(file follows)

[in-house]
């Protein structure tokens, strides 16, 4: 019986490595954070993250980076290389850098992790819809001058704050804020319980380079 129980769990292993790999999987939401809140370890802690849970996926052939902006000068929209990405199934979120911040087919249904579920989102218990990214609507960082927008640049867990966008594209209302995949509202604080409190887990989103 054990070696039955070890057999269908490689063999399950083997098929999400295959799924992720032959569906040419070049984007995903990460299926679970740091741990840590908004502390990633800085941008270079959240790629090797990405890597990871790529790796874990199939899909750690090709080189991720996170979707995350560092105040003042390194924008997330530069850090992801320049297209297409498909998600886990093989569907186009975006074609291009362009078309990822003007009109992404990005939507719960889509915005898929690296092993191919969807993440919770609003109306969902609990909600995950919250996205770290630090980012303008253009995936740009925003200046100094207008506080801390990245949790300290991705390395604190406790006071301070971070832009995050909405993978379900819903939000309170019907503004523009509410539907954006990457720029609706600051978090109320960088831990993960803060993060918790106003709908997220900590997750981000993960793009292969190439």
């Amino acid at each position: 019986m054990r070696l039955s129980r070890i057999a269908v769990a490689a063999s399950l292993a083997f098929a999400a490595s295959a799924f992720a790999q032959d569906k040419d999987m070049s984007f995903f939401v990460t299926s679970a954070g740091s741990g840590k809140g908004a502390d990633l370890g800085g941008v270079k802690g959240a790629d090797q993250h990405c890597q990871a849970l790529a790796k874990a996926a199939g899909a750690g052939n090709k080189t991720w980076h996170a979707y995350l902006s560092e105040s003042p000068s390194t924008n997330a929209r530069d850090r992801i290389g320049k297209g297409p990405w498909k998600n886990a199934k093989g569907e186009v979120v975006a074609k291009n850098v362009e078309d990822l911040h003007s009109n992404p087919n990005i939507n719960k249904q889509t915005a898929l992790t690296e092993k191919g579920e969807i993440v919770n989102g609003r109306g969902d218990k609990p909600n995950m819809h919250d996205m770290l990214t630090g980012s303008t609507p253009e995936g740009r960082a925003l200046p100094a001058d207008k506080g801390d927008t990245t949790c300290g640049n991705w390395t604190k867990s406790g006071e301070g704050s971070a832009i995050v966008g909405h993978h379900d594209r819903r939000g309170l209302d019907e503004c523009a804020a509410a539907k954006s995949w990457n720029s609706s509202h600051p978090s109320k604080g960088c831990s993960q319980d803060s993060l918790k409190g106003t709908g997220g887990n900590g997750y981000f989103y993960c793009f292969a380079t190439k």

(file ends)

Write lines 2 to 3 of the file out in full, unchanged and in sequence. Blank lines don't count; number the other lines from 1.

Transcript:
């Protein structure tokens, strides 16, 4: 019986490595954070993250980076290389850098992790819809001058704050804020319980380079 129980769990292993790999999987939401809140370890802690849970996926052939902006000068929209990405199934979120911040087919249904579920989102218990990214609507960082927008640049867990966008594209209302995949509202604080409190887990989103 054990070696039955070890057999269908490689063999399950083997098929999400295959799924992720032959569906040419070049984007995903990460299926679970740091741990840590908004502390990633800085941008270079959240790629090797990405890597990871790529790796874990199939899909750690090709080189991720996170979707995350560092105040003042390194924008997330530069850090992801320049297209297409498909998600886990093989569907186009975006074609291009362009078309990822003007009109992404990005939507719960889509915005898929690296092993191919969807993440919770609003109306969902609990909600995950919250996205770290630090980012303008253009995936740009925003200046100094207008506080801390990245949790300290991705390395604190406790006071301070971070832009995050909405993978379900819903939000309170019907503004523009509410539907954006990457720029609706600051978090109320960088831990993960803060993060918790106003709908997220900590997750981000993960793009292969190439």
């Amino acid at each position: 019986m054990r070696l039955s129980r070890i057999a269908v769990a490689a063999s399950l292993a083997f098929a999400a490595s295959a799924f992720a790999q032959d569906k040419d999987m070049s984007f995903f939401v990460t299926s679970a954070g740091s741990g840590k809140g908004a502390d990633l370890g800085g941008v270079k802690g959240a790629d090797q993250h990405c890597q990871a849970l790529a790796k874990a996926a199939g899909a750690g052939n090709k080189t991720w980076h996170a979707y995350l902006s560092e105040s003042p000068s390194t924008n997330a929209r530069d850090r992801i290389g320049k297209g297409p990405w498909k998600n886990a199934k093989g569907e186009v979120v975006a074609k291009n850098v362009e078309d990822l911040h003007s009109n992404p087919n990005i939507n719960k249904q889509t915005a898929l992790t690296e092993k191919g579920e969807i993440v919770n989102g609003r109306g969902d218990k609990p909600n995950m819809h919250d996205m770290l990214t630090g980012s303008t609507p253009e995936g740009r960082a925003l200046p100094a001058d207008k506080g801390d927008t990245t949790c300290g640049n991705w390395t604190k867990s406790g006071e301070g704050s971070a832009i995050v966008g909405h993978h379900d594209r819903r939000g309170l209302d019907e503004c523009a804020a509410a539907k954006s995949w990457n720029s609706s509202h600051p978090s109320k604080g960088c831990s993960q319980d803060s993060l918790k409190g106003t709908g997220g887990n900590g997750y981000f989103y993960c793009f292969a380079t190439k």